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Presbyterians stage pro-immigrants public witness during Big Tent

Demonstrators oppose Indiana legislation, seek comprehensive reform

July 11, 2011

A group of people holding signs outside of a building for a demonstration.

Presbyterians hold their placards supporting immigration reform. —Photos by Danny Bolin

INDIANAPOLIS

More than 75 Presbyterians in town for the denomination’s Big Tent event demonstrated their support of immigrants at the Indiana Statehouse Saturday afternoon (July 2).

Holding signs like “Jesus loves everyone, including the undocumented,” those gathered were reminded that Big Tent almost switched locations because of Indiana’s proposed immigration legislation, HB 1402.

“Presbyterians were able stop the most egregious part of the bill,” said the Rev. Tony Aja, coordinator of Hispanic/Latino Ministries for the Presbytery of Mid-Kentucky.  Holding up a copy of the Presbyterian Church (U.S.A.)’s policy statement on immigration, Aja reminded the gathering that “Presbyterians stand with immigrants, especially undocumented immigrants.”

Cliff Kirkpatrick holding a sign at a demonstration.

Former General Assembly Stated Clerk shows his support for immigration reform.

Church leaders considered moving the Big Tent event from Indianapolis after the 219th General Assembly (2010) voted to “refrain from holding national meetings at hotels in those states where travel by immigrant Presbyterians of color or Hispanic ancestry might subject them to harassment due to legislation similar to Arizona Law SB 1070/HB2162. 

“The Indiana bill still contains objectionable language that we consider inhospitable and unjust toward immigrants,” said Gradye Parson, stated clerk of the General Assembly. “But it fell short of racial profiling.  We are here today to lift up publicly our policy on just immigration’ and “to stand with Whitewater Valley Presbytery for comprehensive immigration reform and against anti-immigration legislation.”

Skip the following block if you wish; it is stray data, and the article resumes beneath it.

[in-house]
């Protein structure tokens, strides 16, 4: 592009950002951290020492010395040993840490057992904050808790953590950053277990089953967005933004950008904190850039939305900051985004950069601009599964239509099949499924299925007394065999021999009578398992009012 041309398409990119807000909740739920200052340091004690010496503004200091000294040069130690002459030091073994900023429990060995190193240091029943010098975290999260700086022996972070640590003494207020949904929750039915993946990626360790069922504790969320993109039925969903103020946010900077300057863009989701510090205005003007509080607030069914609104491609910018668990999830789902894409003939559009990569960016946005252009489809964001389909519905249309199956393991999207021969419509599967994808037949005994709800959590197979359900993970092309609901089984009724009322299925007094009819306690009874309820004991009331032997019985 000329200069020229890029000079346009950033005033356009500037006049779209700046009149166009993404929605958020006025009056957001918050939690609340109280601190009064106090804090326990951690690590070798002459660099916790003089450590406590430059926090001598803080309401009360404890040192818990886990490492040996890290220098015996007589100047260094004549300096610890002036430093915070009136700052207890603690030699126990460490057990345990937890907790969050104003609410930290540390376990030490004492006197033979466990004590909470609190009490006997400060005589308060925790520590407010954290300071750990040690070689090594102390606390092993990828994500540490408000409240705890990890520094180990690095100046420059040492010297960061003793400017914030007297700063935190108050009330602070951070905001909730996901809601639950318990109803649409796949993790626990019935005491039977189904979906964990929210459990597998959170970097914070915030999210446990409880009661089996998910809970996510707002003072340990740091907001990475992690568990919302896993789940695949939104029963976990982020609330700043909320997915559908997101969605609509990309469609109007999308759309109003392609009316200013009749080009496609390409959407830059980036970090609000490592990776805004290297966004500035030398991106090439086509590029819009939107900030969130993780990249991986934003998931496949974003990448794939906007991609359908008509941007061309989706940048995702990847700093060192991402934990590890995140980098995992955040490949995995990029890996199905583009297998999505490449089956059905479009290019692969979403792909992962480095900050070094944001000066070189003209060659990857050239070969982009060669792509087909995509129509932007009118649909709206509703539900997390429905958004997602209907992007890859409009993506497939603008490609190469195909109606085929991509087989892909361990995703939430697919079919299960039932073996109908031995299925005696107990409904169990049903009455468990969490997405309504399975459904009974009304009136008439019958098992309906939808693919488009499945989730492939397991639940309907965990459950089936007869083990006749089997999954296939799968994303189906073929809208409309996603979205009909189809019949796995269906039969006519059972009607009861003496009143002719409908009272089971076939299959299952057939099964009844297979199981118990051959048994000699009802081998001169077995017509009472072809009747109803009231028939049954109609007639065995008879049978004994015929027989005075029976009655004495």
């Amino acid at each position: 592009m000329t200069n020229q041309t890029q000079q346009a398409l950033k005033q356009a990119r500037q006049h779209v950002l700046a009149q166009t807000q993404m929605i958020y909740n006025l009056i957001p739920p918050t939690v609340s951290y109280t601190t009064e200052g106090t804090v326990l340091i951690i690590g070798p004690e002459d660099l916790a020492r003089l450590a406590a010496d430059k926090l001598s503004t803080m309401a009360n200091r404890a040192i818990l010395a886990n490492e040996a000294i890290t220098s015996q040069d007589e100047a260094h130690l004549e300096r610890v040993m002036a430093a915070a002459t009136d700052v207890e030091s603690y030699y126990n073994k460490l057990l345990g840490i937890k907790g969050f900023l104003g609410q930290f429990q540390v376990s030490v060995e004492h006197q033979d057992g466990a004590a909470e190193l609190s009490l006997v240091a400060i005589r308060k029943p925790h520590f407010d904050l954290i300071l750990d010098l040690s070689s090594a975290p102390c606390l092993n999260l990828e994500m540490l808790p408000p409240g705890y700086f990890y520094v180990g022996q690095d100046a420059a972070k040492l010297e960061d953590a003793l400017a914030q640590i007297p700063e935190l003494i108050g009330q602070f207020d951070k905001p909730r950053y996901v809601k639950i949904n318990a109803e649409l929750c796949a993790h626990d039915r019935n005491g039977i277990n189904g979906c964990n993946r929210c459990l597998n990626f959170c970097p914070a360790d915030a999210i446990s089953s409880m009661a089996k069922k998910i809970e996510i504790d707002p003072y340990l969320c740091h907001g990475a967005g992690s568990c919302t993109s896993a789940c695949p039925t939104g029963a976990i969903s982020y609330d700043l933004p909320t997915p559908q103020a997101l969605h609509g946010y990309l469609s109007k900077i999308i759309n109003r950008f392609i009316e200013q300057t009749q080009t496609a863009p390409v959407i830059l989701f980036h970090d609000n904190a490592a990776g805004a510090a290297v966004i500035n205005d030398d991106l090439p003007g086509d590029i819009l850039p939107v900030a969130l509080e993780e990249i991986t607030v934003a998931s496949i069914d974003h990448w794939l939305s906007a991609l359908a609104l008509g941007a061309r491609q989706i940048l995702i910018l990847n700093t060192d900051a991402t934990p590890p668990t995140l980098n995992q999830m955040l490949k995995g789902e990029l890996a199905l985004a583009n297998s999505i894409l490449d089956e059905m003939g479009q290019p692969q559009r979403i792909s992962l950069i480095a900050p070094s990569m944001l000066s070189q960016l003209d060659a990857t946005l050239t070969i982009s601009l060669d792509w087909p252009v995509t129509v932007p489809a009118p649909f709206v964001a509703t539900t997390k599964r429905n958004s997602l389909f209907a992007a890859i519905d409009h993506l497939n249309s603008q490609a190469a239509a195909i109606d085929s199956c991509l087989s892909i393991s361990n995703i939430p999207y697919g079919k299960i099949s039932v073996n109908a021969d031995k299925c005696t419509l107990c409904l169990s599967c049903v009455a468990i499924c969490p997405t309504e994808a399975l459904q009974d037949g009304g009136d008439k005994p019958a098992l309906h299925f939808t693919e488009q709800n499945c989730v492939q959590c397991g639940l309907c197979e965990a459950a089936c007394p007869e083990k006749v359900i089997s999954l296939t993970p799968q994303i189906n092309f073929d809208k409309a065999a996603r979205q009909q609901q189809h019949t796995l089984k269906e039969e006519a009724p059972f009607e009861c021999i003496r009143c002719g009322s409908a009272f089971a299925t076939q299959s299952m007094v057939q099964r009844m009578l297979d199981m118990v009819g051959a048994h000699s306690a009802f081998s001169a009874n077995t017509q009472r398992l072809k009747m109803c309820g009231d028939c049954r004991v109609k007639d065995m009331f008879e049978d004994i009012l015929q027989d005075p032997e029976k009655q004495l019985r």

A diverse group of community and church leaders showed their solidarity and support for the PC(USA) public witness in support of immigrants.  Remembering what it was like to live through the Jim Crow laws, the Rev. CL Clay, President of Concerned Clergy in Indianapolis quipped, “We don’t want you to have you live through ‘Jose laws.’ We must take a stand now for the sake of children’s children’s children.”

Fred Diego, an Indiana University student, spoke of coming to America as two year old with his parents, who were undocumented immigrants.  After living in Indiana, going through the school system, and graduating from high school near the top of his class, he was not eligible for in-state tuition because of HB 1402 because of his undocumented status.  

People holding signs at a demonstration.

About 70 Big Tent participants gather at the Indiana capitol building to support immigration reform.

“This is why we are in support of the [federal] Dream Act,” said event organizer the Rev. Felipe Martinez, associate executive presbyter  for Whitewater Valley Presbytery.  “This national legislation would make an exception for those who go to high school here, or serve in the military. That’s why we need comprehensive reform. This state-by-state legislation isn’t working. Too much of it is based on fear.”

Those gathered stood in the shadow of  the George Washington monument at the Indiana Statehouse.  Engraved on one side of the monument were the words, “Cultivate peace and harmony with all religions.”